Although cold storage is only a minor component of the total beef supply, cold storage behavior is indicative of market conditions and challenges. Cold storage stocks include an unspecified blend of boneless meat trimmings and muscle cuts, along with bone-trimmed cuts. Beef cuts in refrigerated storage generally fell over time and accounted for 7.2% of total stockpiles of refrigerated stock in October; the lowest proportion in more than 20 years. Most cold storage stocks are boned products and are believed to consist mainly of chips and cold meats. Rarely, and only in exceptional circumstances, significant amounts of meats can be placed in refrigerated storage. These high quality frozen steaks do not enter the normal markets for refrigerated meat when marketed and are usually sold at a discount. Grenades and cold meats are more commonly frozen, although maintaining frozen stocks is expensive and not done without good economic reason.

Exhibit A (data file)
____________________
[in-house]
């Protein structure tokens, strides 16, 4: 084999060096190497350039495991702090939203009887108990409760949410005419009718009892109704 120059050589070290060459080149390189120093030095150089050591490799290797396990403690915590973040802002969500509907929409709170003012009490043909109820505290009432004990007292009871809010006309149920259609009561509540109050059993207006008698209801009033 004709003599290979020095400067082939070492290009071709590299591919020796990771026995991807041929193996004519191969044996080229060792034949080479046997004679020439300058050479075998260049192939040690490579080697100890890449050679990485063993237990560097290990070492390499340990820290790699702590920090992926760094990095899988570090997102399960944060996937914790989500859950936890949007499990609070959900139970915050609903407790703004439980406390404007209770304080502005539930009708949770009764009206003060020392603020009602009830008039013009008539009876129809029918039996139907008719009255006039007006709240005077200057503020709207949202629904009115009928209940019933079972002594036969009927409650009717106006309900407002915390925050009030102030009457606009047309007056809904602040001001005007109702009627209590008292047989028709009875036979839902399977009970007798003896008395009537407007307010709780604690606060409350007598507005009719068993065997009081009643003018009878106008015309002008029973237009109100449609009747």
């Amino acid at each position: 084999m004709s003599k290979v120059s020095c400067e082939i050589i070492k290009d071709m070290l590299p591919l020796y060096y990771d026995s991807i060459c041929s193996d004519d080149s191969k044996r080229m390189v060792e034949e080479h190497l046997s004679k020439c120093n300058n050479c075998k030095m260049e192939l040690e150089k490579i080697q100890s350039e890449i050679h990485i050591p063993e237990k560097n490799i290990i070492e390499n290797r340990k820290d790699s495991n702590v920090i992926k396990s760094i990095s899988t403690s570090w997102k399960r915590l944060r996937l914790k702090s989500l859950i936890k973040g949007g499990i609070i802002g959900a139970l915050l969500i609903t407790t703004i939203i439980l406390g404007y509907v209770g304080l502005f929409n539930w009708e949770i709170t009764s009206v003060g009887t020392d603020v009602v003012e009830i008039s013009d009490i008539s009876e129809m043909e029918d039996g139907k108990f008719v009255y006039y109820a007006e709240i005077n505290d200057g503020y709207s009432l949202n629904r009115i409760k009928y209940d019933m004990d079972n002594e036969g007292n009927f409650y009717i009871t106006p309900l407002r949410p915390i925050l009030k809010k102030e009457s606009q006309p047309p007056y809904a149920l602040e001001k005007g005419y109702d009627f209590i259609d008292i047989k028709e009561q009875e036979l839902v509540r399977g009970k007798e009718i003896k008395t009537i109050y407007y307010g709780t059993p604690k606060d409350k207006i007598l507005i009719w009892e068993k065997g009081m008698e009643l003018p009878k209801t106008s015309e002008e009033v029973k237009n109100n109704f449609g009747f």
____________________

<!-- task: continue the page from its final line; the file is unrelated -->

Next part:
Meat ownership in cold storage is mainly driven by two distinct but market-related activities: the ground meat market and the international beef trade. Changes in import and export flows of beef may contribute to the variation in cold stocks. For example, the chill accumulation at the end of 2015 was undoubtedly related to the dramatic increase in beef imports last year, most of which was frozen by processing beef and was withdrawn from refrigerated storage over several months. Meat destined for frozen exports can contribute to the increase of cold stocks when exports are growing. The increase in slaughtered feed in 2016 has produced more chips and the supply of lean meat is higher due to the additional slaughtering of cows. The sharp rise in beef production and a relatively weak ground beef market in 2016 likely contribute to an increase in stockpiled cold storage in October. Despite being only a small part of the global beef supply, current stocks of current beef reflect the marketing challenges that accompany the growing beef production in 2016.